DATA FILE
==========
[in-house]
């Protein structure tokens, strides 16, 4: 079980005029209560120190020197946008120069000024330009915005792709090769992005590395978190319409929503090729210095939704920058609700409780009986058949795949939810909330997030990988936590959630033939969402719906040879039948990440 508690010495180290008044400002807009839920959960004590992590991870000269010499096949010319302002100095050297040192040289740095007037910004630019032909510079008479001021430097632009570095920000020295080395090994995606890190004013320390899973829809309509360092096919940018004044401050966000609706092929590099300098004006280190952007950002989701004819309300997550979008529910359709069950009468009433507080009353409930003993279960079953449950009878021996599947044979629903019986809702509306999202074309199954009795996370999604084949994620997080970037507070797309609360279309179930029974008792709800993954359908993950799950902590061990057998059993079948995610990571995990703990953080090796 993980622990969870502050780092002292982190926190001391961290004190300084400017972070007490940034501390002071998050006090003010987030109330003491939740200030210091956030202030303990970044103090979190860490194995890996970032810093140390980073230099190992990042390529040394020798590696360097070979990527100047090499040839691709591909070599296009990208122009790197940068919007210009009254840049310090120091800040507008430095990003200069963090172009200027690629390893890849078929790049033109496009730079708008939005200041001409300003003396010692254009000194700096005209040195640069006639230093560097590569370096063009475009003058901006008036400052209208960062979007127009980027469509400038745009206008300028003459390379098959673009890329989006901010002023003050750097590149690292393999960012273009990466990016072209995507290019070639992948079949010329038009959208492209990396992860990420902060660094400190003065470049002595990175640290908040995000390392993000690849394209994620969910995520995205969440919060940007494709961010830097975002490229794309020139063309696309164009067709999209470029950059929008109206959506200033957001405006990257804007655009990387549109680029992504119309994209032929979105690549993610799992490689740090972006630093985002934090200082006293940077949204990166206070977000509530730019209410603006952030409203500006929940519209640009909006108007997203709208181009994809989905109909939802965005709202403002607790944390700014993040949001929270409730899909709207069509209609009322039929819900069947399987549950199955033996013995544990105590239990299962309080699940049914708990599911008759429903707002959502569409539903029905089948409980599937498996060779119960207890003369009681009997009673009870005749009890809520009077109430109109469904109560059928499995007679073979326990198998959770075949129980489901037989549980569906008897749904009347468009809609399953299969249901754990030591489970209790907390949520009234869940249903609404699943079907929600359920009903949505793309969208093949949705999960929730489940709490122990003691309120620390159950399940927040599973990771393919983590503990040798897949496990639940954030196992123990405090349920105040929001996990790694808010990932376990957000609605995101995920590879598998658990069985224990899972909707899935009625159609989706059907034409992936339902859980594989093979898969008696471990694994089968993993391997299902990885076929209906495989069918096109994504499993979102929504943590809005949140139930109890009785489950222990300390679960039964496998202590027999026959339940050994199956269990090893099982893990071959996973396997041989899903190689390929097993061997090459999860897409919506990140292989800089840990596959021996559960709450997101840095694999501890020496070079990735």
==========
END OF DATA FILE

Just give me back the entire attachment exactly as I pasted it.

[in-house]
């Protein structure tokens, strides 16, 4: 079980005029209560120190020197946008120069000024330009915005792709090769992005590395978190319409929503090729210095939704920058609700409780009986058949795949939810909330997030990988936590959630033939969402719906040879039948990440 508690010495180290008044400002807009839920959960004590992590991870000269010499096949010319302002100095050297040192040289740095007037910004630019032909510079008479001021430097632009570095920000020295080395090994995606890190004013320390899973829809309509360092096919940018004044401050966000609706092929590099300098004006280190952007950002989701004819309300997550979008529910359709069950009468009433507080009353409930003993279960079953449950009878021996599947044979629903019986809702509306999202074309199954009795996370999604084949994620997080970037507070797309609360279309179930029974008792709800993954359908993950799950902590061990057998059993079948995610990571995990703990953080090796 993980622990969870502050780092002292982190926190001391961290004190300084400017972070007490940034501390002071998050006090003010987030109330003491939740200030210091956030202030303990970044103090979190860490194995890996970032810093140390980073230099190992990042390529040394020798590696360097070979990527100047090499040839691709591909070599296009990208122009790197940068919007210009009254840049310090120091800040507008430095990003200069963090172009200027690629390893890849078929790049033109496009730079708008939005200041001409300003003396010692254009000194700096005209040195640069006639230093560097590569370096063009475009003058901006008036400052209208960062979007127009980027469509400038745009206008300028003459390379098959673009890329989006901010002023003050750097590149690292393999960012273009990466990016072209995507290019070639992948079949010329038009959208492209990396992860990420902060660094400190003065470049002595990175640290908040995000390392993000690849394209994620969910995520995205969440919060940007494709961010830097975002490229794309020139063309696309164009067709999209470029950059929008109206959506200033957001405006990257804007655009990387549109680029992504119309994209032929979105690549993610799992490689740090972006630093985002934090200082006293940077949204990166206070977000509530730019209410603006952030409203500006929940519209640009909006108007997203709208181009994809989905109909939802965005709202403002607790944390700014993040949001929270409730899909709207069509209609009322039929819900069947399987549950199955033996013995544990105590239990299962309080699940049914708990599911008759429903707002959502569409539903029905089948409980599937498996060779119960207890003369009681009997009673009870005749009890809520009077109430109109469904109560059928499995007679073979326990198998959770075949129980489901037989549980569906008897749904009347468009809609399953299969249901754990030591489970209790907390949520009234869940249903609404699943079907929600359920009903949505793309969208093949949705999960929730489940709490122990003691309120620390159950399940927040599973990771393919983590503990040798897949496990639940954030196992123990405090349920105040929001996990790694808010990932376990957000609605995101995920590879598998658990069985224990899972909707899935009625159609989706059907034409992936339902859980594989093979898969008696471990694994089968993993391997299902990885076929209906495989069918096109994504499993979102929504943590809005949140139930109890009785489950222990300390679960039964496998202590027999026959339940050994199956269990090893099982893990071959996973396997041989899903190689390929097993061997090459999860897409919506990140292989800089840990596959021996559960709450997101840095694999501890020496070079990735």